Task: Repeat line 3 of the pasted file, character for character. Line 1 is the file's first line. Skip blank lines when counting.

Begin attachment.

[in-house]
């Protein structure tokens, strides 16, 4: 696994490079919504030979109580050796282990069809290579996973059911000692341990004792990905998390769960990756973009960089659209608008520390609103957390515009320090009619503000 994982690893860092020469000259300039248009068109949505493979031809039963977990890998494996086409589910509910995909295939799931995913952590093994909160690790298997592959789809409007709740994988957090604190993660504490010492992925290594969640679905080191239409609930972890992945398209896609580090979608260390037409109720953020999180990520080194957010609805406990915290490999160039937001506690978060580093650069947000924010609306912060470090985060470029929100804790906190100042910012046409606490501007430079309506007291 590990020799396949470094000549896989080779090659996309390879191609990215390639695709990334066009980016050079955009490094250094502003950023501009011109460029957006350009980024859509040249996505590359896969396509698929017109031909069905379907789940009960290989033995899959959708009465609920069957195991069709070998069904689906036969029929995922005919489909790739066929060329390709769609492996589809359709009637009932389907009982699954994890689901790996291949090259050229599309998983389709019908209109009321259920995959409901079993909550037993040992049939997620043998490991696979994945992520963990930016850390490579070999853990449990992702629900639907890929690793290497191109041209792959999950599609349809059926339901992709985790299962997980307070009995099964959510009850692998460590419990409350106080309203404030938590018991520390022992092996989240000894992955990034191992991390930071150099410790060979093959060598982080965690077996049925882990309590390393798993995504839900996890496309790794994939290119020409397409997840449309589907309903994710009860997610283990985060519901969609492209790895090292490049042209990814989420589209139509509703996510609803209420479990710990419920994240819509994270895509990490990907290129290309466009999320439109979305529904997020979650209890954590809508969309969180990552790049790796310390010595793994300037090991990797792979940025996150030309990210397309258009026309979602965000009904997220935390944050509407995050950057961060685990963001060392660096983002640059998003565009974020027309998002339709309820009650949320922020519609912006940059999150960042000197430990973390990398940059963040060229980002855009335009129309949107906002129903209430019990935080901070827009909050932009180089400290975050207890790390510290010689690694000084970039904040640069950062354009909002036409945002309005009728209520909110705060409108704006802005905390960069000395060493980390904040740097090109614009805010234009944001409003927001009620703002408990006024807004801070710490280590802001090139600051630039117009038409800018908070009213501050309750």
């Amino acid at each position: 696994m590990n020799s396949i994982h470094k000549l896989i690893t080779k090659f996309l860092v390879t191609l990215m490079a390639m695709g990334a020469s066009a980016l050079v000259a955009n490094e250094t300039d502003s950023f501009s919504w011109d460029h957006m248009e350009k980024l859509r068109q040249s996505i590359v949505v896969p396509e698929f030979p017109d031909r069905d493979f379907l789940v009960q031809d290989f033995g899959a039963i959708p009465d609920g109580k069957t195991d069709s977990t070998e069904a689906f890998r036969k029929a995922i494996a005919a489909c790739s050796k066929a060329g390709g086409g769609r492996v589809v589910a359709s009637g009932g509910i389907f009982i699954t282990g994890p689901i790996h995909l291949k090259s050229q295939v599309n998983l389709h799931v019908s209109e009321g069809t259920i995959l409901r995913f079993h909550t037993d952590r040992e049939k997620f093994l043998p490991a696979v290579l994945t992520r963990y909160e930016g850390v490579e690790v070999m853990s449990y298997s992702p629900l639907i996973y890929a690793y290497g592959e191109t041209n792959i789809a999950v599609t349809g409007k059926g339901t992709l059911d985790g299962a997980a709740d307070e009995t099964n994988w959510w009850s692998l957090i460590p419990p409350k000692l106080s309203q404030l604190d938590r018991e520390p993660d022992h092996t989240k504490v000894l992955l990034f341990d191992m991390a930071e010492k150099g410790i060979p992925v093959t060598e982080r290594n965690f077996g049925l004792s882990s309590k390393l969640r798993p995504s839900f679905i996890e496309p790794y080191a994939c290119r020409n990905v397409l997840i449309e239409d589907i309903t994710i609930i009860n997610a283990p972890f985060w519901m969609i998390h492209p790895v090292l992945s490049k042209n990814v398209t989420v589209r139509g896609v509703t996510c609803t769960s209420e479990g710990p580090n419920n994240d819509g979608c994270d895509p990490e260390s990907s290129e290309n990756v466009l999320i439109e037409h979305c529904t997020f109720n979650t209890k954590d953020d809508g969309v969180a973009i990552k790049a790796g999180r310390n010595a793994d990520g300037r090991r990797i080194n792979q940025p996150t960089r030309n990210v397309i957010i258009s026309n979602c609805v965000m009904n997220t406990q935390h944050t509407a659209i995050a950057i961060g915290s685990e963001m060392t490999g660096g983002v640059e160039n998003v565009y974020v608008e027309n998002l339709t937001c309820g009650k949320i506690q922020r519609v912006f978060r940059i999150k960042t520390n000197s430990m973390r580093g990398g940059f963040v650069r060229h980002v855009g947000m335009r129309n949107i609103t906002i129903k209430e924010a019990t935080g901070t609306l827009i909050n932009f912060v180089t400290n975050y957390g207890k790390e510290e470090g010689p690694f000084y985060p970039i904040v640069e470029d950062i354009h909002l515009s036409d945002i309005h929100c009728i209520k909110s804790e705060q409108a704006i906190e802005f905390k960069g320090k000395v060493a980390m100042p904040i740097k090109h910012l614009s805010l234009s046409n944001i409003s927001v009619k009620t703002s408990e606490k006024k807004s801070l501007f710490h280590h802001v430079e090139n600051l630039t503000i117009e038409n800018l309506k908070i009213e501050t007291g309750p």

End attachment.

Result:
């Amino acid at each position: 696994m590990n020799s396949i994982h470094k000549l896989i690893t080779k090659f996309l860092v390879t191609l990215m490079a390639m695709g990334a020469s066009a980016l050079v000259a955009n490094e250094t300039d502003s950023f501009s919504w011109d460029h957006m248009e350009k980024l859509r068109q040249s996505i590359v949505v896969p396509e698929f030979p017109d031909r069905d493979f379907l789940v009960q031809d290989f033995g899959a039963i959708p009465d609920g109580k069957t195991d069709s977990t070998e069904a689906f890998r036969k029929a995922i494996a005919a489909c790739s050796k066929a060329g390709g086409g769609r492996v589809v589910a359709s009637g009932g509910i389907f009982i699954t282990g994890p689901i790996h995909l291949k090259s050229q295939v599309n998983l389709h799931v019908s209109e009321g069809t259920i995959l409901r995913f079993h909550t037993d952590r040992e049939k997620f093994l043998p490991a696979v290579l994945t992520r963990y909160e930016g850390v490579e690790v070999m853990s449990y298997s992702p629900l639907i996973y890929a690793y290497g592959e191109t041209n792959i789809a999950v599609t349809g409007k059926g339901t992709l059911d985790g299962a997980a709740d307070e009995t099964n994988w959510w009850s692998l957090i460590p419990p409350k000692l106080s309203q404030l604190d938590r018991e520390p993660d022992h092996t989240k504490v000894l992955l990034f341990d191992m991390a930071e010492k150099g410790i060979p992925v093959t060598e982080r290594n965690f077996g049925l004792s882990s309590k390393l969640r798993p995504s839900f679905i996890e496309p790794y080191a994939c290119r020409n990905v397409l997840i449309e239409d589907i309903t994710i609930i009860n997610a283990p972890f985060w519901m969609i998390h492209p790895v090292l992945s490049k042209n990814v398209t989420v589209r139509g896609v509703t996510c609803t769960s209420e479990g710990p580090n419920n994240d819509g979608c994270d895509p990490e260390s990907s290129e290309n990756v466009l999320i439109e037409h979305c529904t997020f109720n979650t209890k954590d953020d809508g969309v969180a973009i990552k790049a790796g999180r310390n010595a793994d990520g300037r090991r990797i080194n792979q940025p996150t960089r030309n990210v397309i957010i258009s026309n979602c609805v965000m009904n997220t406990q935390h944050t509407a659209i995050a950057i961060g915290s685990e963001m060392t490999g660096g983002v640059e160039n998003v565009y974020v608008e027309n998002l339709t937001c309820g009650k949320i506690q922020r519609v912006f978060r940059i999150k960042t520390n000197s430990m973390r580093g990398g940059f963040v650069r060229h980002v855009g947000m335009r129309n949107i609103t906002i129903k209430e924010a019990t935080g901070t609306l827009i909050n932009f912060v180089t400290n975050y957390g207890k790390e510290e470090g010689p690694f000084y985060p970039i904040v640069e470029d950062i354009h909002l515009s036409d945002i309005h929100c009728i209520k909110s804790e705060q409108a704006i906190e802005f905390k960069g320090k000395v060493a980390m100042p904040i740097k090109h910012l614009s805010l234009s046409n944001i409003s927001v009619k009620t703002s408990e606490k006024k807004s801070l501007f710490h280590h802001v430079e090139n600051l630039t503000i117009e038409n800018l309506k908070i009213e501050t007291g309750p």